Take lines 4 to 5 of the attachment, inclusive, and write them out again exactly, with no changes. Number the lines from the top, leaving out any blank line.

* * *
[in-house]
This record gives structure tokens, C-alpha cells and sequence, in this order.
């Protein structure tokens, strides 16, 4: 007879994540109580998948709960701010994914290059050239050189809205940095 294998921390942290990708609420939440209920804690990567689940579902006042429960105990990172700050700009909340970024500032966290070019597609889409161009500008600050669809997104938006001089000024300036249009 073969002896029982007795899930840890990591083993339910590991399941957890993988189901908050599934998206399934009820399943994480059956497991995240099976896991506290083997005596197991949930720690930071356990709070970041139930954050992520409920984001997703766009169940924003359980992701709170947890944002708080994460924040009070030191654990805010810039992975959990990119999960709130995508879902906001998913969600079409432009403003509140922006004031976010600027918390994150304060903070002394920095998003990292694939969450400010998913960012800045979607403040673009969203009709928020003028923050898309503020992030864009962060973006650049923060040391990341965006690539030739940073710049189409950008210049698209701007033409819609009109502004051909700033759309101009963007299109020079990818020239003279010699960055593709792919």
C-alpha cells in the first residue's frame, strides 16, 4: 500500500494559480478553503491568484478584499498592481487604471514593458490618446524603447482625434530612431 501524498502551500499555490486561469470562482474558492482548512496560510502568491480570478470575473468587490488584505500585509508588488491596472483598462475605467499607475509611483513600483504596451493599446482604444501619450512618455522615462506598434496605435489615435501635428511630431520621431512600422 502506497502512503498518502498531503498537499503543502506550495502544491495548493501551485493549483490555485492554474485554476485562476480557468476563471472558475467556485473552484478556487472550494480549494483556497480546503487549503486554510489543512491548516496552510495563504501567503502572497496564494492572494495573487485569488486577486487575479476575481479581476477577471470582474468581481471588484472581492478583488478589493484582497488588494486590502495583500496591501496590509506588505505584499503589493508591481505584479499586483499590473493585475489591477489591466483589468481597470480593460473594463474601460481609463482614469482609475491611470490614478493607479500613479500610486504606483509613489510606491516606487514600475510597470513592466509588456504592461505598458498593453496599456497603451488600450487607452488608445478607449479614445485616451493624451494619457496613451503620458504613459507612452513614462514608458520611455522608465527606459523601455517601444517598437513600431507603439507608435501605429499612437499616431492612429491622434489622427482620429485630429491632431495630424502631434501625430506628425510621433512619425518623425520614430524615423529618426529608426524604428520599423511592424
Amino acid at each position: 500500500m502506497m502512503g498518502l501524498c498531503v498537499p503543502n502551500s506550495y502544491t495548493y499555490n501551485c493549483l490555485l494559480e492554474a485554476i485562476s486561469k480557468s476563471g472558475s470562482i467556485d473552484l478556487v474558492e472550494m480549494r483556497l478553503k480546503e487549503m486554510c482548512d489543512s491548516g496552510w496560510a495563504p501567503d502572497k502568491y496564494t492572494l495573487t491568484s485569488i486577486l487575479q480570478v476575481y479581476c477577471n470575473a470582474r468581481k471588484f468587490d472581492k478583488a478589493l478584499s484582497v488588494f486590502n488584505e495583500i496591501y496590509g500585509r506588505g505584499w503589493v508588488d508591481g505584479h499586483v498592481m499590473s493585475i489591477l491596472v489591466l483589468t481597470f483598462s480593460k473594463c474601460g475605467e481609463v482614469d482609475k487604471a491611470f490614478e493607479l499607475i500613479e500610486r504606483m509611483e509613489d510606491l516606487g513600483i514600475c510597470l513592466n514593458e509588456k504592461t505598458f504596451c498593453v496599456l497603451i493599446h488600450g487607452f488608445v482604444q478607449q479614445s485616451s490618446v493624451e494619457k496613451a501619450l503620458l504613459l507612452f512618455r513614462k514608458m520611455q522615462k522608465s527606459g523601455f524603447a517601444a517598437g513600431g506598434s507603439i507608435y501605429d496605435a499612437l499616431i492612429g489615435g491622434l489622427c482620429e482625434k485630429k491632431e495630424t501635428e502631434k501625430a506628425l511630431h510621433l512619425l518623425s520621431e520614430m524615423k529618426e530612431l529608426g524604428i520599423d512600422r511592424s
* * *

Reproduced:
C-alpha cells in the first residue's frame, strides 16, 4: 500500500494559480478553503491568484478584499498592481487604471514593458490618446524603447482625434530612431 501524498502551500499555490486561469470562482474558492482548512496560510502568491480570478470575473468587490488584505500585509508588488491596472483598462475605467499607475509611483513600483504596451493599446482604444501619450512618455522615462506598434496605435489615435501635428511630431520621431512600422 502506497502512503498518502498531503498537499503543502506550495502544491495548493501551485493549483490555485492554474485554476485562476480557468476563471472558475467556485473552484478556487472550494480549494483556497480546503487549503486554510489543512491548516496552510495563504501567503502572497496564494492572494495573487485569488486577486487575479476575481479581476477577471470582474468581481471588484472581492478583488478589493484582497488588494486590502495583500496591501496590509506588505505584499503589493508591481505584479499586483499590473493585475489591477489591466483589468481597470480593460473594463474601460481609463482614469482609475491611470490614478493607479500613479500610486504606483509613489510606491516606487514600475510597470513592466509588456504592461505598458498593453496599456497603451488600450487607452488608445478607449479614445485616451493624451494619457496613451503620458504613459507612452513614462514608458520611455522608465527606459523601455517601444517598437513600431507603439507608435501605429499612437499616431492612429491622434489622427482620429485630429491632431495630424502631434501625430506628425510621433512619425518623425520614430524615423529618426529608426524604428520599423511592424
Amino acid at each position: 500500500m502506497m502512503g498518502l501524498c498531503v498537499p503543502n502551500s506550495y502544491t495548493y499555490n501551485c493549483l490555485l494559480e492554474a485554476i485562476s486561469k480557468s476563471g472558475s470562482i467556485d473552484l478556487v474558492e472550494m480549494r483556497l478553503k480546503e487549503m486554510c482548512d489543512s491548516g496552510w496560510a495563504p501567503d502572497k502568491y496564494t492572494l495573487t491568484s485569488i486577486l487575479q480570478v476575481y479581476c477577471n470575473a470582474r468581481k471588484f468587490d472581492k478583488a478589493l478584499s484582497v488588494f486590502n488584505e495583500i496591501y496590509g500585509r506588505g505584499w503589493v508588488d508591481g505584479h499586483v498592481m499590473s493585475i489591477l491596472v489591466l483589468t481597470f483598462s480593460k473594463c474601460g475605467e481609463v482614469d482609475k487604471a491611470f490614478e493607479l499607475i500613479e500610486r504606483m509611483e509613489d510606491l516606487g513600483i514600475c510597470l513592466n514593458e509588456k504592461t505598458f504596451c498593453v496599456l497603451i493599446h488600450g487607452f488608445v482604444q478607449q479614445s485616451s490618446v493624451e494619457k496613451a501619450l503620458l504613459l507612452f512618455r513614462k514608458m520611455q522615462k522608465s527606459g523601455f524603447a517601444a517598437g513600431g506598434s507603439i507608435y501605429d496605435a499612437l499616431i492612429g489615435g491622434l489622427c482620429e482625434k485630429k491632431e495630424t501635428e502631434k501625430a506628425l511630431h510621433l512619425l518623425s520621431e520614430m524615423k529618426e530612431l529608426g524604428i520599423d512600422r511592424s